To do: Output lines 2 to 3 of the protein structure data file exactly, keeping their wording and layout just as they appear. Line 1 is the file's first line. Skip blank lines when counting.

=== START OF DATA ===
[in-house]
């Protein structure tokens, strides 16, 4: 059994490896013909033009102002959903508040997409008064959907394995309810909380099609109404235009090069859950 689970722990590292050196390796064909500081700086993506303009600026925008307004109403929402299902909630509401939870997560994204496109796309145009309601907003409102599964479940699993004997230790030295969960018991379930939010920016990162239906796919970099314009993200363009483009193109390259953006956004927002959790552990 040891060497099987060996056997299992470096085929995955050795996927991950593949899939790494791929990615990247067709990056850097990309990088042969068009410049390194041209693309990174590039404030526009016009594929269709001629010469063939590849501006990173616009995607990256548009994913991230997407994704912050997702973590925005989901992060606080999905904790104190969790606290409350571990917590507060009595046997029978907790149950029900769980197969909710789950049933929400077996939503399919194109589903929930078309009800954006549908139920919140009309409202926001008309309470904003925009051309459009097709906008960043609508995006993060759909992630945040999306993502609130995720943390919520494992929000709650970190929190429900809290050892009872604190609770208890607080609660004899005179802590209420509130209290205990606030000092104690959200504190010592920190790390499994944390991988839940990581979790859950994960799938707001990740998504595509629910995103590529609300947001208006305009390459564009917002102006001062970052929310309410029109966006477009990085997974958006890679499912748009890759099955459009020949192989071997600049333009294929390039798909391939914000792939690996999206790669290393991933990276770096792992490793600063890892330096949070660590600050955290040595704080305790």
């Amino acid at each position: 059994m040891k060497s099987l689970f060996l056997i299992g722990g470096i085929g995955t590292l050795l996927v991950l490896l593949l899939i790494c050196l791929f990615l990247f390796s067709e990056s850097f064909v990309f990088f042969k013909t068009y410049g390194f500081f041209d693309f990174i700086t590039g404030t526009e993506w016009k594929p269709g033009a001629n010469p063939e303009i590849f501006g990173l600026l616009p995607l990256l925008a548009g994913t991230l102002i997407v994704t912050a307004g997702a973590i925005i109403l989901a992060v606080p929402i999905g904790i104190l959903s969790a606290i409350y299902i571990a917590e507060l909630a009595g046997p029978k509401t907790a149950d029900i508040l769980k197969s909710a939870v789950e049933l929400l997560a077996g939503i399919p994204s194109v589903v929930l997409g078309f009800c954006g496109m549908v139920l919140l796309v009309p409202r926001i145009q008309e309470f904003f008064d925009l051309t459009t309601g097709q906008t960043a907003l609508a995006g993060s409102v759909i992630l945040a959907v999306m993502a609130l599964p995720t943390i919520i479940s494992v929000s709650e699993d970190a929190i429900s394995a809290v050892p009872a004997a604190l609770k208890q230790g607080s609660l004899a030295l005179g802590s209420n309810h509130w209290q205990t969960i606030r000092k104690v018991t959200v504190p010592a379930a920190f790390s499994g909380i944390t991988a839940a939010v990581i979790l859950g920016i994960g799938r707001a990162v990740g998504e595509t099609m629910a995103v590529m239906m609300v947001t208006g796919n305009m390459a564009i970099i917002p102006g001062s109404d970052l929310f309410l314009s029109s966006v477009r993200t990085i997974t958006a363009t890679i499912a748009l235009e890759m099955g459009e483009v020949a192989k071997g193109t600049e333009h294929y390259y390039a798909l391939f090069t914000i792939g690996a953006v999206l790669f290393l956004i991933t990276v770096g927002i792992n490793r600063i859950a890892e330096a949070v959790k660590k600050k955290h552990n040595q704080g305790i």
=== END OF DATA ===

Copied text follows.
């Protein structure tokens, strides 16, 4: 059994490896013909033009102002959903508040997409008064959907394995309810909380099609109404235009090069859950 689970722990590292050196390796064909500081700086993506303009600026925008307004109403929402299902909630509401939870997560994204496109796309145009309601907003409102599964479940699993004997230790030295969960018991379930939010920016990162239906796919970099314009993200363009483009193109390259953006956004927002959790552990 040891060497099987060996056997299992470096085929995955050795996927991950593949899939790494791929990615990247067709990056850097990309990088042969068009410049390194041209693309990174590039404030526009016009594929269709001629010469063939590849501006990173616009995607990256548009994913991230997407994704912050997702973590925005989901992060606080999905904790104190969790606290409350571990917590507060009595046997029978907790149950029900769980197969909710789950049933929400077996939503399919194109589903929930078309009800954006549908139920919140009309409202926001008309309470904003925009051309459009097709906008960043609508995006993060759909992630945040999306993502609130995720943390919520494992929000709650970190929190429900809290050892009872604190609770208890607080609660004899005179802590209420509130209290205990606030000092104690959200504190010592920190790390499994944390991988839940990581979790859950994960799938707001990740998504595509629910995103590529609300947001208006305009390459564009917002102006001062970052929310309410029109966006477009990085997974958006890679499912748009890759099955459009020949192989071997600049333009294929390039798909391939914000792939690996999206790669290393991933990276770096792992490793600063890892330096949070660590600050955290040595704080305790």
């Amino acid at each position: 059994m040891k060497s099987l689970f060996l056997i299992g722990g470096i085929g995955t590292l050795l996927v991950l490896l593949l899939i790494c050196l791929f990615l990247f390796s067709e990056s850097f064909v990309f990088f042969k013909t068009y410049g390194f500081f041209d693309f990174i700086t590039g404030t526009e993506w016009k594929p269709g033009a001629n010469p063939e303009i590849f501006g990173l600026l616009p995607l990256l925008a548009g994913t991230l102002i997407v994704t912050a307004g997702a973590i925005i109403l989901a992060v606080p929402i999905g904790i104190l959903s969790a606290i409350y299902i571990a917590e507060l909630a009595g046997p029978k509401t907790a149950d029900i508040l769980k197969s909710a939870v789950e049933l929400l997560a077996g939503i399919p994204s194109v589903v929930l997409g078309f009800c954006g496109m549908v139920l919140l796309v009309p409202r926001i145009q008309e309470f904003f008064d925009l051309t459009t309601g097709q906008t960043a907003l609508a995006g993060s409102v759909i992630l945040a959907v999306m993502a609130l599964p995720t943390i919520i479940s494992v929000s709650e699993d970190a929190i429900s394995a809290v050892p009872a004997a604190l609770k208890q230790g607080s609660l004899a030295l005179g802590s209420n309810h509130w209290q205990t969960i606030r000092k104690v018991t959200v504190p010592a379930a920190f790390s499994g909380i944390t991988a839940a939010v990581i979790l859950g920016i994960g799938r707001a990162v990740g998504e595509t099609m629910a995103v590529m239906m609300v947001t208006g796919n305009m390459a564009i970099i917002p102006g001062s109404d970052l929310f309410l314009s029109s966006v477009r993200t990085i997974t958006a363009t890679i499912a748009l235009e890759m099955g459009e483009v020949a192989k071997g193109t600049e333009h294929y390259y390039a798909l391939f090069t914000i792939g690996a953006v999206l790669f290393l956004i991933t990276v770096g927002i792992n490793r600063i859950a890892e330096a949070v959790k660590k600050k955290h552990n040595q704080g305790i």